Kristin Chenoweth wants to make it clear that she is both a woman of faith and one who supports gay rights.
"I read my Bible and I pray and all of that -- I really do. But at the same time, I don't think being gay is a sin. Period," the actress said in an interview with The Advocate to promote her upcoming album "Some Lessons Learned," which becomes available on September 13.
Chenoweth was raised as a Southern Baptist in Oklahoma. However, in a 2005 interview with the New York Times she is described as a "nondenominational Christian." In the profile she said, "I feel my purpose is to be a Christian actress, to show people that there are nonjudgmental, liberal Christians."
The actress is likely best known for originating the role of Glinda the Good Witch in the Broadway musical "Wicked." She also appeared on "Pushing Daisies, which ran between 2007 and 2009 and had a recurring guest role as April Rhodes on "Glee."
In the interview with The Advocate, Chenoweth reveals that her family thinks the same way and reveals that it was her grandmother that explained how she practiced her faith. "My Grandma Chenoweth told me something when I was growing up. My [gay] best friend -- I've talked about him many times, his name's Denny. I asked my Grandma Chenoweth, 'How can it be that he's going to hell? I just don't think that correct.' And she said, -Well, Kris, I read the Bible like I eat fish: I take the meat, and it serves me well, but I don't choke on the bone.'"
When confronted about her gay rights stance with people who believe that it contradicts her faith, the actress tells them, "'I don't judge you for your opinions, so please don't judge me for mine.' I'm not out to tell people they're wrong. I'm just here to say what I believe."
Her gay rights stance became an issue in 2005 when she was scheduled to become a singing spokeswoman for a Women of Faith concert in Oklahoma. When the promoters learned of her stance they demanded her resignation. Chenoweth refused and was later fired.
In 2010, Chenoweth stood up for her "Promises, Promises" co-star Sean Hayes, who is openly gay, when a Newsweek reporter wrote an article questioning whether an openly gay actor could be believable when trying to play a straight character. The writer criticized Hayes performance in the play, in which he plays a straight man, calling his acting "wooden" and "insincere." Chenoweth said the article "horrendously homophobic."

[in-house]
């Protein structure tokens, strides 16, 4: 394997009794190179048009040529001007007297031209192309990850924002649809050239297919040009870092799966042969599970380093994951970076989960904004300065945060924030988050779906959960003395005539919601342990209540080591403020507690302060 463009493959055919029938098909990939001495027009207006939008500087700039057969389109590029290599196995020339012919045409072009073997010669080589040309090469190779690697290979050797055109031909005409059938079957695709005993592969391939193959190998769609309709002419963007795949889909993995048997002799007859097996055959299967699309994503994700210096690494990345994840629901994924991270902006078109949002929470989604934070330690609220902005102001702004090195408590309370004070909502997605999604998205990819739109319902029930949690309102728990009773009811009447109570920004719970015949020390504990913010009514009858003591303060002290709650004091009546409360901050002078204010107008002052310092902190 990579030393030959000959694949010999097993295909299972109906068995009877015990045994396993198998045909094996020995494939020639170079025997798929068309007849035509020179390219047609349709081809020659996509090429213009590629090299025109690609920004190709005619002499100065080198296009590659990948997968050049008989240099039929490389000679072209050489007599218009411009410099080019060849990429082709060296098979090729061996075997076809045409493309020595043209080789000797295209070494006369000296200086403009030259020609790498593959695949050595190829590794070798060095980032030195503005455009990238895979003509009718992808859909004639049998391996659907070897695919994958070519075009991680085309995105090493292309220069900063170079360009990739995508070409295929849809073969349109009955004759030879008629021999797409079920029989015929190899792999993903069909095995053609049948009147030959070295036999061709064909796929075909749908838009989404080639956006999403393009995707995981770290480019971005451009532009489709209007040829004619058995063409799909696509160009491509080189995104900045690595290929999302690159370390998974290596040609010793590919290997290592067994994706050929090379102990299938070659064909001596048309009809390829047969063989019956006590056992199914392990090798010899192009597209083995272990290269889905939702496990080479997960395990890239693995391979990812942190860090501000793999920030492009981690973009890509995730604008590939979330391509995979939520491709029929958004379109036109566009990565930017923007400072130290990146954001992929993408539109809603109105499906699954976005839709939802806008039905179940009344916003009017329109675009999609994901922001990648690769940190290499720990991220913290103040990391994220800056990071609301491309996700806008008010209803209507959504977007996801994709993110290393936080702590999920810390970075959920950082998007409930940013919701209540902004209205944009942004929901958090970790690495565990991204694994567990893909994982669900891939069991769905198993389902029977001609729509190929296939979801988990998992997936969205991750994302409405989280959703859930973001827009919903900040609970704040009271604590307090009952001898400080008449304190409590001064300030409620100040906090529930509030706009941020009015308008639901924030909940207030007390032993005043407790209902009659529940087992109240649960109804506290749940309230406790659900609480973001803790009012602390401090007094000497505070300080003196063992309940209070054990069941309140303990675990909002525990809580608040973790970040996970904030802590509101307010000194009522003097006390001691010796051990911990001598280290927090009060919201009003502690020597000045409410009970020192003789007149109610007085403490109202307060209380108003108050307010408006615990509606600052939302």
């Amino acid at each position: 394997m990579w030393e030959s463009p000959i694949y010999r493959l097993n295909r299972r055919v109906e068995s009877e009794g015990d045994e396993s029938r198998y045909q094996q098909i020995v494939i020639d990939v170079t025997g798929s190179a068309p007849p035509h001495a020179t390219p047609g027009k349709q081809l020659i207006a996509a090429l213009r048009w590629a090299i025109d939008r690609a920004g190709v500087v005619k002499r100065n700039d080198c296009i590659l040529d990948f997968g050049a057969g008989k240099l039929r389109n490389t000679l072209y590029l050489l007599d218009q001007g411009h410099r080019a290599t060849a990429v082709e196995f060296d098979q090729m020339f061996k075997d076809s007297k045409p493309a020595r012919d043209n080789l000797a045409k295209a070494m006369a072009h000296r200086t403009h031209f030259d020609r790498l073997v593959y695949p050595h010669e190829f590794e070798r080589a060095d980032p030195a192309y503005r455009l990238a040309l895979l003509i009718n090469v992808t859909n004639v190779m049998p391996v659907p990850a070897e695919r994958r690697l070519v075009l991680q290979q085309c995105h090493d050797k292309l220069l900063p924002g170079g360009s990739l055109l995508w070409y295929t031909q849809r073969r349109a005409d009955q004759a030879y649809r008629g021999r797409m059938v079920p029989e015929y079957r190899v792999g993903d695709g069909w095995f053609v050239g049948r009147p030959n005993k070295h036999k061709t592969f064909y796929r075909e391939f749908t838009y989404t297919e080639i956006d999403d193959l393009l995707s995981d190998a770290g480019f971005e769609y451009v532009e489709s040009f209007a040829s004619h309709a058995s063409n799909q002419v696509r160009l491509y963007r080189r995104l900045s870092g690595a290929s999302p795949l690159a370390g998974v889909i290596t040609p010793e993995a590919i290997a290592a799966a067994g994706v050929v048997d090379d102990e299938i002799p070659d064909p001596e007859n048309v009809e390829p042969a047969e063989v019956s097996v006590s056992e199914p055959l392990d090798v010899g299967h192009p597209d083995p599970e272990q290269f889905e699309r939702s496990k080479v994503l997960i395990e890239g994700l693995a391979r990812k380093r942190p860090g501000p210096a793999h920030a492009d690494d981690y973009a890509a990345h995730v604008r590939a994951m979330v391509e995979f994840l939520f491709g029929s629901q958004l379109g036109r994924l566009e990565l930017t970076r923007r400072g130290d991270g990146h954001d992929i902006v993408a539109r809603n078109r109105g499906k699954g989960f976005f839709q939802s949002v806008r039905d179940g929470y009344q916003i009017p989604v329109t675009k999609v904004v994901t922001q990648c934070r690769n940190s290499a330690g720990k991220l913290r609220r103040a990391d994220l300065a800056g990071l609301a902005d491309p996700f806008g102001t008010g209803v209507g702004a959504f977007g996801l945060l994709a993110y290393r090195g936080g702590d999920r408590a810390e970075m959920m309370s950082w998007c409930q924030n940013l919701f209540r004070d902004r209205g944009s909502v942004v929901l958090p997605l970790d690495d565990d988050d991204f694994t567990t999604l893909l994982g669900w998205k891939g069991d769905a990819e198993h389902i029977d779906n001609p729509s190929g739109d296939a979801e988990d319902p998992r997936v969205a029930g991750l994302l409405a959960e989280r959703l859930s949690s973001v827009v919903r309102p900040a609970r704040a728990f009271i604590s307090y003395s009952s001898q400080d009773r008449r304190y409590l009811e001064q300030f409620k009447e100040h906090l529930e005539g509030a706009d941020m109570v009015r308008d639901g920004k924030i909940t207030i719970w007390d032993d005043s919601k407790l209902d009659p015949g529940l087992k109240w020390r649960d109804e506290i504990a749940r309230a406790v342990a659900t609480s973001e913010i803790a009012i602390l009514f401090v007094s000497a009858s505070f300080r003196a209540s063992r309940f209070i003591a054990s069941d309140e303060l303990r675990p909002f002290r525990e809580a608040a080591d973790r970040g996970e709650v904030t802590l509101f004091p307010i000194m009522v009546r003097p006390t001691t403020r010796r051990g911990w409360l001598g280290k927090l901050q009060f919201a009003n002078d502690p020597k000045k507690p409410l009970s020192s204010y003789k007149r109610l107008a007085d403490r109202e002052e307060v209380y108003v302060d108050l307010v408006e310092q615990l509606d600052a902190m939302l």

"Audiences aren't giving a darn about who a person is sleeping with or his personal life. Give me a break! We're actors first, whether we're playing prostitutes, baseball players, or the Lion King," she added in her defense of Hayes. "Audiences come to theater to go on a journey. It's a character and it's called acting, and I'd put Hayes and his brilliance up there with some of the greatest actors period."
Chenoweth also tells the Advocate that when people cite Christian beliefs when passing discriminating laws she would ask them, "What would Jesus do?"
"It sounds so cliche and Pollyanna-ish, but I have a feeling if he were on the earth today, he wouldn't be walking around saying, 'You're going to hell' and 'You're wrong, you're wrong, you're wrong,'" she added. "I think he'd be accepting and loving."
Chenoweth stars in the ABC drama "Good Christian Belles," which premieres as a midseason replacement in 2012.
The story is about a divorced mother and former high school "mean girl," played by Leslie Bibb of "Iron Man" and "Popular" fame, who moves back to her old neighborhood in Dallas. Her old friends, led by Chenoweth's character, a housewife, appear to be hell-bent on ruining her reputation. The show is based on the book "Good Christian Bitches" by Kim Gatlin.